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  1. Dynamic Absolutism and Qualitative Change.Bahadır Eker - 2021 - Philosophical Studies 178 (1):281-291.
    According to Fine’s famous take on the infamous McTaggartian paradox, realism about tensed facts is incompatible with the joint acceptence of three very general and seemingly plausible theses about reality. However, Correia and Rosenkranz have recently objected that Fine’s argument depends on a crucial assumption about the nature of tensed facts; once that assumption is given up, they claim, realists can endorse the theses in question without further ado. They also argue that their novel version of tense realism, called dynamic (...)
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  • Temporal Parts.Katherine Hawley - 2004/2010 - Stanford Encylopedia of Philosophy.
    Material objects extend through space by having different spatial parts in different places. But how do they persist through time? According to some philosophers, things have temporal parts as well as spatial parts: accepting this is supposed to help us solve a whole bunch of metaphysical problems, and keep our philosophy in line with modern physics. Other philosophers disagree, arguing that neither metaphysics nor physics give us good reason to believe in temporal parts.
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  • Presentism, Non-Presentism and the Possibility of Time Travel.David Chico & Juan Colomina - 2015 - In Antonio Manuel Liz Gutiérrez & Margarita Vázquez Campos (eds.), Temporal Points of View. Springer. pp. 265-275.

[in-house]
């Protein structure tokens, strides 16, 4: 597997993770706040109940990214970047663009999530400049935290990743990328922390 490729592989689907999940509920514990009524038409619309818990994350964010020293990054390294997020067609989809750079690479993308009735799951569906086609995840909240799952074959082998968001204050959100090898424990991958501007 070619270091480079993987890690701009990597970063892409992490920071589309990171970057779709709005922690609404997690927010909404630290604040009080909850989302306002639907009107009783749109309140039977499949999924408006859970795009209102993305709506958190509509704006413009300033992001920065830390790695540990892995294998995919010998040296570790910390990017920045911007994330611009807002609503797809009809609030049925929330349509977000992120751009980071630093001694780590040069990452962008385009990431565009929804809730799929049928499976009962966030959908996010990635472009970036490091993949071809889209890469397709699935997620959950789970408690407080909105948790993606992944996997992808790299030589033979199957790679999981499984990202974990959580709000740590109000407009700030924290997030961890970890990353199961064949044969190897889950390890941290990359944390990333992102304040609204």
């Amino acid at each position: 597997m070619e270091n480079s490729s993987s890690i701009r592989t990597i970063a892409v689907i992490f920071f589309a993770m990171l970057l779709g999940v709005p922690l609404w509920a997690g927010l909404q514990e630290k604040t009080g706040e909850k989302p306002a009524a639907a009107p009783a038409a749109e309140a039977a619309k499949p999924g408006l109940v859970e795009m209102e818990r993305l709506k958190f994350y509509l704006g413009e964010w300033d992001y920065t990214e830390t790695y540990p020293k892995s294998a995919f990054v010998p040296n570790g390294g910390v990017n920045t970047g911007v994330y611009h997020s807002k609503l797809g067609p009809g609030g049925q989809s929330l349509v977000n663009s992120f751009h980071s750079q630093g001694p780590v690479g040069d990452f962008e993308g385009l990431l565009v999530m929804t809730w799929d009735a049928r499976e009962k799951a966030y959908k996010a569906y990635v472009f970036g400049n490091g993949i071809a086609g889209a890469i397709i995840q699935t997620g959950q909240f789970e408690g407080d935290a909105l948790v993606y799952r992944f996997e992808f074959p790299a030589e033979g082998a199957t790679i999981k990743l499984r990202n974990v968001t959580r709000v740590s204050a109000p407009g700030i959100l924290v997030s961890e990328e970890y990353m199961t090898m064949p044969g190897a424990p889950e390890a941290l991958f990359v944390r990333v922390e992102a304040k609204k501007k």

This chapter argues for a notion of time that allows time travel. In order to time traveling to happen, in contrast to Presentism, the chapter demonstrates that we can change the past and we have some place where to travel. It shows the advantages of a non-presentist ontology that advocates for indeterminacy of future facts based not on its absence of truth-value, but on the overdetermination of future facts. The conclusion is that to break the causal chain is impossible in (...)
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  • Temporary Intrinsics and Christological Predication.Timothy Pawl - 2016 - In Jon Kvanvig (ed.), Oxford Studies in Philosophy of Religion, VII. Oxford: Oxford University Press. pp. 157-189.
    In this paper I show that the problem of temporary intrinsics and a fundamental philosophical problem concerning the doctrine of the incarnation are isomorphic. To do so, I present the problem of temporary intrinsics, along with five responses to the problem. I then present the fundamental problem for Christology, which I call the problem of natural intrinsics. I present six responses to that problem, all but the last analogous to a response to the problem of temporary intrinsics. My goal is (...)
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